"Curse your betrayal, Shuffler!" 
Brand history is one thing, but he’s hardly a major character in the mythos. Recast him in a different colour scheme and call him a new character for the Autobots; new characters aren’t going to hurt. But in my personal canon, he will be serving strictly as a warrior for Galvatron. Maybe some kind of undercover spy, lurking among the Autobots until the time is right. Maybe even hijacking Autobot bodies in the process…who could say?

Though I only picked him up quite recently, Shuffler has rapidly become of my favourite figures from the Titans Return line. He’s sturdy, yet easy to transform, offers multiple play patterns and is easy to carry around in your pocket. Well done Hasbro.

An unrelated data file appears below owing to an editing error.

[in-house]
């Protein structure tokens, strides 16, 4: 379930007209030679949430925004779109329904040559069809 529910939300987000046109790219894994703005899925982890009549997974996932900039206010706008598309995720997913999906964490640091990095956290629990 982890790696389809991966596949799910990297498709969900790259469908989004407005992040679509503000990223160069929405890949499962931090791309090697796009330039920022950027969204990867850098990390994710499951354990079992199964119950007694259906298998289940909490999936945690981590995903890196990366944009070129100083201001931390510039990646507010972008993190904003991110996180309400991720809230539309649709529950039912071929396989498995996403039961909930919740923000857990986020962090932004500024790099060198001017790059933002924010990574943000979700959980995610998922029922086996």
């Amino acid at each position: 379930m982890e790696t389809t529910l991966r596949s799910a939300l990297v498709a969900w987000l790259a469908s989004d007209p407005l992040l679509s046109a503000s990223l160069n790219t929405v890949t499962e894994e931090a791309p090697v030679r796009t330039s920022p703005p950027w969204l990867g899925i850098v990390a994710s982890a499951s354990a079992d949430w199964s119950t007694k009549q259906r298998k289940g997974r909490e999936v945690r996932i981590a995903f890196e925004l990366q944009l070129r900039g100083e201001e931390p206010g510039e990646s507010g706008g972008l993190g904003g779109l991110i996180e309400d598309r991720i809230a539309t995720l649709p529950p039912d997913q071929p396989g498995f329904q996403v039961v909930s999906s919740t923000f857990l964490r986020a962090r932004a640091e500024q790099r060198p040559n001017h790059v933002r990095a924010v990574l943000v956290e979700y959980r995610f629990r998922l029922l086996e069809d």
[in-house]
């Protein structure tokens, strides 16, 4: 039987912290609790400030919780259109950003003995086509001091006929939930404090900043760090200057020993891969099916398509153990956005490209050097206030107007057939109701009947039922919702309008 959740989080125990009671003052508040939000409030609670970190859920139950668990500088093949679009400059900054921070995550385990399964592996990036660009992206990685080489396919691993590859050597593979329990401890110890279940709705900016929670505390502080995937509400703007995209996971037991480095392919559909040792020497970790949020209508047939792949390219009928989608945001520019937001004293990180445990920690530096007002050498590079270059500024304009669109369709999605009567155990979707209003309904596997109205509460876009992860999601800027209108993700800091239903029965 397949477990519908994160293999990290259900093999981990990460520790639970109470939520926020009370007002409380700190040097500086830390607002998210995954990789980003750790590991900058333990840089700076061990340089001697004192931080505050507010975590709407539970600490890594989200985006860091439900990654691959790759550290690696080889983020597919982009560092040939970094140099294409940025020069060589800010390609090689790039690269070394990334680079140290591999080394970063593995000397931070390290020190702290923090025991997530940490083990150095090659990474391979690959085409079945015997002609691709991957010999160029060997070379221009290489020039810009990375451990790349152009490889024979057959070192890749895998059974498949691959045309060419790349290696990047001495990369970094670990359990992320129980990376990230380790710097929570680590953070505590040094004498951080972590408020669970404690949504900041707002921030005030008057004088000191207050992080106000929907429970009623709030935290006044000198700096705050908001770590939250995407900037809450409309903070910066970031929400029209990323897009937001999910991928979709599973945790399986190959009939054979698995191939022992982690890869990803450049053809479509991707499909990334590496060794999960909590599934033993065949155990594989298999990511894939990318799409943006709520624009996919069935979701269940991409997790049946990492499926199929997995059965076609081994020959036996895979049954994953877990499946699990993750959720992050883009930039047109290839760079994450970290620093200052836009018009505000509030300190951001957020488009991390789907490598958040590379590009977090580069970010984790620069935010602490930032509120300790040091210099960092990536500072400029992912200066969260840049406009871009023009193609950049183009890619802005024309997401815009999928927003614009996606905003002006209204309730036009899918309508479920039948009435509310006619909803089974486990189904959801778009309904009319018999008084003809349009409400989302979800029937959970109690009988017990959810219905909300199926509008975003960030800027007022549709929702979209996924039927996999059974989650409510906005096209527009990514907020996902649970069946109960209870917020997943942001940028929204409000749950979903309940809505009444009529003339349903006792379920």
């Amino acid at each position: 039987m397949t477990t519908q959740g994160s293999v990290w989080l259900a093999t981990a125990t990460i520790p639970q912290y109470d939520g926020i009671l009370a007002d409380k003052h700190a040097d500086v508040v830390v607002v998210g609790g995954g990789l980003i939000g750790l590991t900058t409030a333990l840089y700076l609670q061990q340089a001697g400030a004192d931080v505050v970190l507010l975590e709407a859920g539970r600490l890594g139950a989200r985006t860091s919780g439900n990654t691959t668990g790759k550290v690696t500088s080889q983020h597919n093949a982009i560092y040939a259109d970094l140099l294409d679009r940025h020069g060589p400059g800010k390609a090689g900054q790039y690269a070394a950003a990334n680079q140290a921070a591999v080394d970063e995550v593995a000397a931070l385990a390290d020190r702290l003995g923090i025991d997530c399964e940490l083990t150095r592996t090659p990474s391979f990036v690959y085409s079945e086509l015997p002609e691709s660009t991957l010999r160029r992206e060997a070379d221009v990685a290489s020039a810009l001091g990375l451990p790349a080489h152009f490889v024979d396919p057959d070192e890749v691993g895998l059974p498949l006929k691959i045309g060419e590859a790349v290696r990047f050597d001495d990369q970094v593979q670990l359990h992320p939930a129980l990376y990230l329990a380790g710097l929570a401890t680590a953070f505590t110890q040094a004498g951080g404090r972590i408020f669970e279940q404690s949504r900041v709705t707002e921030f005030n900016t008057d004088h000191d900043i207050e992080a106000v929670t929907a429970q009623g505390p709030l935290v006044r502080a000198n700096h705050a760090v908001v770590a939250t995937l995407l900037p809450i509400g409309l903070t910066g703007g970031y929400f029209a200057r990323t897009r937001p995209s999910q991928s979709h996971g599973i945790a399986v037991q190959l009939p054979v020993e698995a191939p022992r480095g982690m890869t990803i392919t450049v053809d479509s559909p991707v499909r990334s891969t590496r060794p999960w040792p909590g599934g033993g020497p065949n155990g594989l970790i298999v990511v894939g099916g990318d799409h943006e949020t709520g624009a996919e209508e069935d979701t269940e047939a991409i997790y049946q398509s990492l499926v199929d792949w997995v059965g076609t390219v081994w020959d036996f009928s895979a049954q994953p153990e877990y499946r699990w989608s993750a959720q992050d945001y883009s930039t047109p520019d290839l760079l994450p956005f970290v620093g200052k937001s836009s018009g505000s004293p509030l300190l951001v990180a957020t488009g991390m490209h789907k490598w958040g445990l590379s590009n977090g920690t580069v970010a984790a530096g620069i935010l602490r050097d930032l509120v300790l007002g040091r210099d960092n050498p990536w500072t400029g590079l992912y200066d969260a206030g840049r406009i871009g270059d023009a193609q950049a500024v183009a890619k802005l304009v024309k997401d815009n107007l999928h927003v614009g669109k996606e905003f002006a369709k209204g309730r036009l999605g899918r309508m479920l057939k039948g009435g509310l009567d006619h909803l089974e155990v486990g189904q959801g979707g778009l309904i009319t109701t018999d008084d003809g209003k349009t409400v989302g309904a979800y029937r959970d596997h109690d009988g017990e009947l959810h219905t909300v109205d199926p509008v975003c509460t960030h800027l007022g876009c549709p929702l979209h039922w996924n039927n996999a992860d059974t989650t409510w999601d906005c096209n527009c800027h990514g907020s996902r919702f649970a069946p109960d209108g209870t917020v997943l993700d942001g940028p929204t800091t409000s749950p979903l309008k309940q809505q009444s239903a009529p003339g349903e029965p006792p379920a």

Saturday, 30 December 2017

The Lupine Book Club 2017 roundup

2017 has been a difficult year both personally and professionally, though not without a number of highlights. So inspired by Dinosaur Dracula’s end-of-year list, I thought I’d pull together a (shorter) list of some of my favourite things from the year gone by.

1. Horror Movies
I spent a lot of time watching horror movies (sorry, FIL-UMS) this year, and it was absolutely fantastic. New and old, I don’t think I’ve watched so many since I was back in my sharehouse days, the better part of a decade ago. Standouts included The Void, IT: Chapter One, The Devil Rides Out and Drag Me to Hell. Hopefully this tempo will be maintained well into 2018.

2. Transformers: Titans Return
Inspired by the old Headmasters line from the 1980s, Titans Return was my favourite Transformers sub-line since I started collecting them again a few years ago. Distribution in Australia has been a mixed bag (I want that Cosmos, dammit!), but for the most part I was able to get hold of the characters I wanted. My only real regret is that I didn’t make time to review more of the ones I purchased, though some of that may be addressed in the new year.